The thread is about the thickness of a human hair, but has the conductivity of metal and the strength of carbon fiber. A promising material for smart clothing and other digital textiles.
The best way to appreciate the remarkable properties of Rice’s nanotube thread is to watch the video below. At around the 0:45 mark you can see an LED lamp that’s being suspended, and powered, by the thread.
We have long known about the remarkable properties of carbon nanotubes (CNTs) — they’re among the strongest and most conductive materials known to man. Up until now, though, it has proven very, very hard to produce high-quality, long-length CNTs that retain these superior qualities.
Rice’s breakthrough stems from the fact that the researchers are using a wet method to produce the CNT thread. While almost every other research group uses a dry method to create bulk CNTs — usually chemical vapor deposition — Rice uses a “wet spinning” method that it pioneered back in 2003. Wet spinning is basically what it sounds like: Clumps of nanotubes are dissolved in a bath of chlorosulfonic acid, and then squirted through small holes to create long strands of CNTs. These long strands — which can be hundreds of meters in length — are then wound onto a big spool to dry out.
It just so happens that Rice’s method of producing CNT thread is very similar to how aramid fibers, such as Kevlar, are produced. Teijin, an Israeli company that produces a material similar to Kevlar called Twaron, supported Rice University with this research. While it hasn’t yet been confirmed, there is a strong chance that Rice and Teijin will be able to use existing equipment and expertise to mass-produce this CNT yarn — and that’s a very exciting prospect indeed.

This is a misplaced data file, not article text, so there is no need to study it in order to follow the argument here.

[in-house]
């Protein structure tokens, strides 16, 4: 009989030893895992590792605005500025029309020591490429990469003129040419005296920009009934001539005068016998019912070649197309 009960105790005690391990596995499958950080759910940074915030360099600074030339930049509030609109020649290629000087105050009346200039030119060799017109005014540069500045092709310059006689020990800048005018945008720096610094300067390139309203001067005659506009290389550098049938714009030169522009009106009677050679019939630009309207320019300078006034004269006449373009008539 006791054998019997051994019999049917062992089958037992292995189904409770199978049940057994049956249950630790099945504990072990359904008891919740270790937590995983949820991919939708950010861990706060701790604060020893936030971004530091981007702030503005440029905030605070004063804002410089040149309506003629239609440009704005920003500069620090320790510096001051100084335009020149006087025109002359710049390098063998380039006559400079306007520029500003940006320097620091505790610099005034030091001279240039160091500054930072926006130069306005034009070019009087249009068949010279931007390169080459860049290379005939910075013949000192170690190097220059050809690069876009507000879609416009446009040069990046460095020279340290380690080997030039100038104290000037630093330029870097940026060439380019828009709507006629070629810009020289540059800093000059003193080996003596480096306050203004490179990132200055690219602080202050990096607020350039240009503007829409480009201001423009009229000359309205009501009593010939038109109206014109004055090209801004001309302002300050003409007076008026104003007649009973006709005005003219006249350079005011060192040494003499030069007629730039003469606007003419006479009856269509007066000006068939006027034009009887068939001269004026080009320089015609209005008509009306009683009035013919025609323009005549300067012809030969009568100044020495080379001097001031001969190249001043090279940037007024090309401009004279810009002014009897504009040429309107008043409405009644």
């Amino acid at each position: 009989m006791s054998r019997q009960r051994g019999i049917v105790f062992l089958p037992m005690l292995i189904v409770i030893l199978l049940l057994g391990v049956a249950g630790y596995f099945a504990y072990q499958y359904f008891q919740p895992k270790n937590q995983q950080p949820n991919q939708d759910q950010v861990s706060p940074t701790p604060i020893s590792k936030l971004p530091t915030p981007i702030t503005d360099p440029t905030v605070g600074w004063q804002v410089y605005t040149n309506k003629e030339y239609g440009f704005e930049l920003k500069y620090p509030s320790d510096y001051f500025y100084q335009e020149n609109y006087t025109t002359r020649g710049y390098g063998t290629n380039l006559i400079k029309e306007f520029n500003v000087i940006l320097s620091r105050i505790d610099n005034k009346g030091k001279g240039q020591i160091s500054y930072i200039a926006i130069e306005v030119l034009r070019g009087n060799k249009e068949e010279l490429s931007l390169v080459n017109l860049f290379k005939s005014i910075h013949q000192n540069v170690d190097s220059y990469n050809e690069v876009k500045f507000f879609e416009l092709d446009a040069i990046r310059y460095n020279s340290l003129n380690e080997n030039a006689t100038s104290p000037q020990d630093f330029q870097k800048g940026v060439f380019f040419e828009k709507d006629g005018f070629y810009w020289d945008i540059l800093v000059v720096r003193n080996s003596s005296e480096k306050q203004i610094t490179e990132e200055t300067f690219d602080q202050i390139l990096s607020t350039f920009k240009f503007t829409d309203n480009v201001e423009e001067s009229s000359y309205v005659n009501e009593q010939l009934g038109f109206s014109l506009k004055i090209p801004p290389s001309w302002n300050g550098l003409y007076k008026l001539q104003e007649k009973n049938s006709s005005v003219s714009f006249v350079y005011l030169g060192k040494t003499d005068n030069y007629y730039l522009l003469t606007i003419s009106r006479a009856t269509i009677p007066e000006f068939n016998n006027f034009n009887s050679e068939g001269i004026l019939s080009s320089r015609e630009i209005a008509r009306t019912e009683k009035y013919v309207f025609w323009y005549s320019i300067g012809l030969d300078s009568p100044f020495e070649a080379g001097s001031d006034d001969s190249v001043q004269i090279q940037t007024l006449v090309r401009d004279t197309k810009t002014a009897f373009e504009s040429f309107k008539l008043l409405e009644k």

All told, these long nanotube threads have comparable electrical conductivity to copper, gold, and aluminium alloy — but its thermal conductivity is best-in-class and its tensile strength is four times that of aluminium alloy, or more than 20 times that of copper. Because copper is so weak, copper wires must be fairly thick to withstand manufacturing processes. At its most basic, thin CNT thread could be used in the place of these thick copper wires, resulting in svelter data cables, and perhaps a minimization of some consumer electronics devices too.
Perhaps more important, though, is that this thread is exactly what we need to create smart clothes — clothing with built-in sensors and computers. Rice’s nanotube thread is strong enough and conductive enough that it could be woven into your sweater or jacket. While we’re still some way away from flexible computers, we’re very close to wearable sensors — and, anyway, if you need a computer, it wouldn’t be hard to connect your smartpants to your smartphone.